Smoking on trains and in stations was banned in 2005, yet smoking on packed train platforms – unavoidable for many tourists – is perfectly legal.
In Switzerland, smoking on trains and in station buildings was banned on December 12, 2005, but passengers can still smoke on platforms.
The federal law against passive smoking came into effect on May 1, 2010. Smoking is forbidden in the workplace as well as public spaces such as restaurants, bars, nightclubs, shopping centres, airports, schools and cinemas. However, ventilated smoking rooms are permitted.
Establishments that are smaller than 80 square metres may apply to their cantonal authorities to become designated smokers’ dens (although most cantons say no).End of insertion
However, the winds of change are slowly aerating Swiss public transport. From the beginning of June, smoking on Swiss train platforms will gradually be limited to smoking zones, which were tested last year.
These smoking zones are logistically challenging – especially for smaller stations – so it will be another year until all Switzerland’s stations are in principle smoke-free. How exactly the zones will work was explained by the Public Transport Union and the Federal Railways on June 4.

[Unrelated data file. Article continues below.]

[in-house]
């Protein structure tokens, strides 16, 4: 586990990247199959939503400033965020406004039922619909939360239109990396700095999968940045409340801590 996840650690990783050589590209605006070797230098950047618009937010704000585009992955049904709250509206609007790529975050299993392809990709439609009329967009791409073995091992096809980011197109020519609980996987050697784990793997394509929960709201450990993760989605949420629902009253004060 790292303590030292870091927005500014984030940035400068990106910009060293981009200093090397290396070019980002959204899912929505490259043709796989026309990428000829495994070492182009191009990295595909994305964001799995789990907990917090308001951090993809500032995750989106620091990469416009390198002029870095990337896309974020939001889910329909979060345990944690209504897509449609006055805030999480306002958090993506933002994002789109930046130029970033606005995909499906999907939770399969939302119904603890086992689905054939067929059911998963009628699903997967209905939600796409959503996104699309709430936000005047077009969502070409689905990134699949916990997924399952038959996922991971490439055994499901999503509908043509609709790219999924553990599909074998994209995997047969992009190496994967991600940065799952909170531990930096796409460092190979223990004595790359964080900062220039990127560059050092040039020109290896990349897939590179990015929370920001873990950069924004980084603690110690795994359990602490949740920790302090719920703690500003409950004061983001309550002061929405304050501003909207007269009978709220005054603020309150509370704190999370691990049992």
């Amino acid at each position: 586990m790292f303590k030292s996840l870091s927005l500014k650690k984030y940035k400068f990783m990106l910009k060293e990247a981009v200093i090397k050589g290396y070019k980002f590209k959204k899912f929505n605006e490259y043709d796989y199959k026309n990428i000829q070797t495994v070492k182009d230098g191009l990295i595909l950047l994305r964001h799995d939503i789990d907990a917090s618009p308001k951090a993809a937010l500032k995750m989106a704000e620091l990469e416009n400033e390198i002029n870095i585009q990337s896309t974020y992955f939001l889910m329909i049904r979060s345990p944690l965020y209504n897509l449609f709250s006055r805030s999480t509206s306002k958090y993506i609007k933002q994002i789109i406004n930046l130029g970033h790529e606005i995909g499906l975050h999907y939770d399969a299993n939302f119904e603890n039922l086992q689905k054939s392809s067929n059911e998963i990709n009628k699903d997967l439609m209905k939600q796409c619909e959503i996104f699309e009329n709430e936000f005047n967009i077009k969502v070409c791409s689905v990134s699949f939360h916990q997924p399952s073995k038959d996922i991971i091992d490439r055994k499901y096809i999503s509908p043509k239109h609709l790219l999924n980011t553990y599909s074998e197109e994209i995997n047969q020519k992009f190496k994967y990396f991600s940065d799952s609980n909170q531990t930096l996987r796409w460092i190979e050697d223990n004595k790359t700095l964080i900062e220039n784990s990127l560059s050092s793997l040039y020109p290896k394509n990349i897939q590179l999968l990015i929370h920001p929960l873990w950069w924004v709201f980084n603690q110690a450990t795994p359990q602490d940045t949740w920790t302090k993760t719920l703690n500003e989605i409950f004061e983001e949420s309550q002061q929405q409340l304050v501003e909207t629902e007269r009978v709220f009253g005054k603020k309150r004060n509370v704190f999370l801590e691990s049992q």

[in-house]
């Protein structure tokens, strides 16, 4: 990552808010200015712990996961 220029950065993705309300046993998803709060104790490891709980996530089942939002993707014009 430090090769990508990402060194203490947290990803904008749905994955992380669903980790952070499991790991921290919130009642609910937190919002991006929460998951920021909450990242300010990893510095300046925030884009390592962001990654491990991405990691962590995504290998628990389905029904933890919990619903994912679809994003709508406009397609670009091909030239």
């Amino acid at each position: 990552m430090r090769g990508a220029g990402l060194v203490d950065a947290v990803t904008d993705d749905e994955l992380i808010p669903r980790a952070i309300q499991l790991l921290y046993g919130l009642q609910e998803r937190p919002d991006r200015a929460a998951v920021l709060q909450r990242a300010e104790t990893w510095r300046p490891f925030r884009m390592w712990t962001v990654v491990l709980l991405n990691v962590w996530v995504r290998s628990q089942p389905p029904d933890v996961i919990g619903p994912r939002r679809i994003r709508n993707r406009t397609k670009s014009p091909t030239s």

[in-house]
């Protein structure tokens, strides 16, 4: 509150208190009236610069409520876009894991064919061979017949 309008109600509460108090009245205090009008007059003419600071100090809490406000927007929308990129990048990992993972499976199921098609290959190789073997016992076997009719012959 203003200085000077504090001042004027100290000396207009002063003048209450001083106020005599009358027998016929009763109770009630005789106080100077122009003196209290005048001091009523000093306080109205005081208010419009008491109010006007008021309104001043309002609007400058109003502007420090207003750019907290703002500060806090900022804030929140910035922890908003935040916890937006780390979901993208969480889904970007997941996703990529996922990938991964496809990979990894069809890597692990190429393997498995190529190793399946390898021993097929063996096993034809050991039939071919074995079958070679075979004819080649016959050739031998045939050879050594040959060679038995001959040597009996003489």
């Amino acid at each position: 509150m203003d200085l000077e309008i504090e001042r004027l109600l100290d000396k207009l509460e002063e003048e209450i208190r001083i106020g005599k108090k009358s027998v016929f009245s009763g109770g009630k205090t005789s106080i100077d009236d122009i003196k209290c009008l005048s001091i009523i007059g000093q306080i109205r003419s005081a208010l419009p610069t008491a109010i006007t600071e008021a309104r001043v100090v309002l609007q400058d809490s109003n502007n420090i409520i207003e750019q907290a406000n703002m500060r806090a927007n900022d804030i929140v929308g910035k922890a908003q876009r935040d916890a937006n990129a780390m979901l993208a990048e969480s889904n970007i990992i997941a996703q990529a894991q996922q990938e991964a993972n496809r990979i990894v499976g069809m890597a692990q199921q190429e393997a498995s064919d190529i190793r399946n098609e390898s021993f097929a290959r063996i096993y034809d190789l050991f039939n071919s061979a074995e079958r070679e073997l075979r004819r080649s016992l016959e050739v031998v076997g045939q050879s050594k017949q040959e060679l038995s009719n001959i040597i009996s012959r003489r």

The authorities are not expecting great resistance. The Public Transport Union said in November that three-quarters of respondents wanted the laws to be changed.
Compared with other European countries, smoking regulations in Swiss train stations are extremely liberal. Britain, France, Italy, Austria, the Netherlands, Belgium and Spain have a complete ban on smoking in train stations, while in Germany and Norway smoking is permitted only in designated zones.